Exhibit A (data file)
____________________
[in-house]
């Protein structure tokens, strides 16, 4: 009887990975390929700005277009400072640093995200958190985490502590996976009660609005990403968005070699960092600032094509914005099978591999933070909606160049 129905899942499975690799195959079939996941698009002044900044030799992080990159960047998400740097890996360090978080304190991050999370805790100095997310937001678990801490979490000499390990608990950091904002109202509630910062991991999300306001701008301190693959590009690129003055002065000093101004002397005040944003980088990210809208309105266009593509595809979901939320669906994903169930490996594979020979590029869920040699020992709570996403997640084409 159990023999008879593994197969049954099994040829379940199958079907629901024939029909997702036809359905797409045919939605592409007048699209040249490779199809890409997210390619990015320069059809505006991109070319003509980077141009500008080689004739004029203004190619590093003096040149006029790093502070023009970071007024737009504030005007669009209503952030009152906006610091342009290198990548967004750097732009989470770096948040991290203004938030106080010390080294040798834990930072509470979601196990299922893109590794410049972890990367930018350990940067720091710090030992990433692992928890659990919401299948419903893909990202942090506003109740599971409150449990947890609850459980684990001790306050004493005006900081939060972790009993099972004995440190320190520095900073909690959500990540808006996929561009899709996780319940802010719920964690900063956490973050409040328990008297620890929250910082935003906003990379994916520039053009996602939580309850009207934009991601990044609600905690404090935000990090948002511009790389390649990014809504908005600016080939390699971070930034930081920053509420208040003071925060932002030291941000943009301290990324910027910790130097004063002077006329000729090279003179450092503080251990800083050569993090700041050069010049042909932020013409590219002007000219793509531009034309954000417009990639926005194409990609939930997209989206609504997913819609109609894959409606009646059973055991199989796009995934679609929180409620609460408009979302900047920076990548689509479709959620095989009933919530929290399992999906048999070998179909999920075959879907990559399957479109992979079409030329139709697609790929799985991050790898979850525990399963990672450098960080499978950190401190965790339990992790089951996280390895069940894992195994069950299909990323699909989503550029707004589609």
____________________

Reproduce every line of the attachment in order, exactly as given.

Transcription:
[in-house]
């Protein structure tokens, strides 16, 4: 009887990975390929700005277009400072640093995200958190985490502590996976009660609005990403968005070699960092600032094509914005099978591999933070909606160049 129905899942499975690799195959079939996941698009002044900044030799992080990159960047998400740097890996360090978080304190991050999370805790100095997310937001678990801490979490000499390990608990950091904002109202509630910062991991999300306001701008301190693959590009690129003055002065000093101004002397005040944003980088990210809208309105266009593509595809979901939320669906994903169930490996594979020979590029869920040699020992709570996403997640084409 159990023999008879593994197969049954099994040829379940199958079907629901024939029909997702036809359905797409045919939605592409007048699209040249490779199809890409997210390619990015320069059809505006991109070319003509980077141009500008080689004739004029203004190619590093003096040149006029790093502070023009970071007024737009504030005007669009209503952030009152906006610091342009290198990548967004750097732009989470770096948040991290203004938030106080010390080294040798834990930072509470979601196990299922893109590794410049972890990367930018350990940067720091710090030992990433692992928890659990919401299948419903893909990202942090506003109740599971409150449990947890609850459980684990001790306050004493005006900081939060972790009993099972004995440190320190520095900073909690959500990540808006996929561009899709996780319940802010719920964690900063956490973050409040328990008297620890929250910082935003906003990379994916520039053009996602939580309850009207934009991601990044609600905690404090935000990090948002511009790389390649990014809504908005600016080939390699971070930034930081920053509420208040003071925060932002030291941000943009301290990324910027910790130097004063002077006329000729090279003179450092503080251990800083050569993090700041050069010049042909932020013409590219002007000219793509531009034309954000417009990639926005194409990609939930997209989206609504997913819609109609894959409606009646059973055991199989796009995934679609929180409620609460408009979302900047920076990548689509479709959620095989009933919530929290399992999906048999070998179909999920075959879907990559399957479109992979079409030329139709697609790929799985991050790898979850525990399963990672450098960080499978950190401190965790339990992790089951996280390895069940894992195994069950299909990323699909989503550029707004589609």